All this power does make for a bulkier package, of course. If you're looking for simplicity above all else then the program's many tabs, links and options may seem intimidating, and it certainly takes a while to explore and learn.
If you'd like to configure every aspect of your backup, though, Acronis True Image Online is sure to appeal - and the scheduler will win many converts all on its own.
Norton Online Backup
25GB for £39.99/US$49.99/AU$79.99 per year
Attractively priced, and with support for up to five PCs or Macs, Norton Online Backup looks at first as though it would be an ideal choice for the home network market. Ok, the 25GB storage space is a little low, but it may be enough for some, and you can add more if you need it.
The feature list seems reasonable, too. There's easy file sharing, you can back up particular file types (music, pictures, documents and so on), individual files or folders, and backups can be run automatically, on demand or scheduled for a particular time.
There is a significant problem, though, in that the service presents an almost entirely browser-based interface, which is slow, cumbersome and generally awkward to use. Deciding exactly what you want to back up is more fiddly than it should be, delays in the process meant we were regularly left staring at a blank screen and the system just doesn't make much of an effort to help you out.
Our experience of trying to restore a single file summed this up perfectly. The clunky interface meant it took a while to make this happen. The restore failed, but there was no alert, only a tool tip recommending we check the logs. We had to figure out how to do that ourselves, and even then the log said only "Restore failed (W12152)", with no further explanation.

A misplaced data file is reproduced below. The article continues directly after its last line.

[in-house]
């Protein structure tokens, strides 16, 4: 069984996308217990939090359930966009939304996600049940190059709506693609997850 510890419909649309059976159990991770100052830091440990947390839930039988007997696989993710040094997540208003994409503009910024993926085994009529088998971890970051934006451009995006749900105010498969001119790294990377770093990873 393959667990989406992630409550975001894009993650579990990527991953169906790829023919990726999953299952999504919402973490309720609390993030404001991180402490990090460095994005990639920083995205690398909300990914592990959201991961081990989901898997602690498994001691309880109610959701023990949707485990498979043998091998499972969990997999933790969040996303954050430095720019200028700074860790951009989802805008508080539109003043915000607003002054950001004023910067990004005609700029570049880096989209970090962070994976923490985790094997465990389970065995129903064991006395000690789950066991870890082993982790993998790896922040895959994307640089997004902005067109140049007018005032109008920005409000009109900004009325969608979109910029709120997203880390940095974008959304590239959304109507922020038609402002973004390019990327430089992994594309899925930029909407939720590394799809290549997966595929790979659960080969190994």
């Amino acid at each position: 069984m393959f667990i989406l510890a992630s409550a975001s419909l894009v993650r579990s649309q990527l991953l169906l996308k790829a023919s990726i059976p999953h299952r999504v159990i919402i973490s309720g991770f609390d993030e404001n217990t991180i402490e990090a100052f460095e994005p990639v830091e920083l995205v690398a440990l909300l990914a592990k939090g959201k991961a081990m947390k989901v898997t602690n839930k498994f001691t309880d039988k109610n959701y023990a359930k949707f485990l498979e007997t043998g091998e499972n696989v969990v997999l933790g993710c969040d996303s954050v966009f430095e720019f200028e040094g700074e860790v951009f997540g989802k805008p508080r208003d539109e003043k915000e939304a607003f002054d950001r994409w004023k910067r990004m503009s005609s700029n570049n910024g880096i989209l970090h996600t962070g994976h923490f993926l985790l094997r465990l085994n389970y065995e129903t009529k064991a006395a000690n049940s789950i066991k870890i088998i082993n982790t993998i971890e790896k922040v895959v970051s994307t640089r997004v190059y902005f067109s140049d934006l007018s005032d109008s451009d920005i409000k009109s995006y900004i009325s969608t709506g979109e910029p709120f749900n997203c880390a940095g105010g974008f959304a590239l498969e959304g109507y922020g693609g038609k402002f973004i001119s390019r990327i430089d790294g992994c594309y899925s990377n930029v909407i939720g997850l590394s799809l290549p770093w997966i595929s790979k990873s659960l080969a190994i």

Norton Online Backup may still be useful if you have a few key files you'd like to back up on several PCs, at minimum cost. Otherwise, give it a miss, since there are much better products elsewhere.
50GB for free, 250GB for $62.50 (around £40/AU$70) per year
ADrive's low minimum prices of US$25 (around £16/AU$28) for 100GB are a great way to get attention, but they're not the only plus point for the service, which is packed with interesting features.
You can upload and manage your files from an Adobe Air program, an FTP client, WebDAV or a browser, for instance. And your backup can include remote files, too: just provide the URL and the service will grab them for you.
A convenient file sharing option creates a link that enables others to download any of your backed up files. Password protection, and the ability to set an expiration date for the link, helps to keep your data secure.
Unusually, Zoho integration enables you to open, edit and save your documents, spreadsheets and presentations, without having to download them first. And the company offers 24/7 phone and email support, which might be useful if something goes wrong.
We weren't so keen on ADrives' desktop client, which is awkward to use and horribly basic, with limited scheduling and no real configuration options. What's more, ADrive's client was the only one in our test which failed in an upload, complaining of a "network error". Maybe there was an error, but what we expect a backup service to do is to keep trying, not give up and wait until the next scheduled run.
For all this, if you're happy to work from the web interface then ADrive has an appealing mix of features, and the 50GB free account (which doesn't include the Air client) could be a good deal for users on a budget.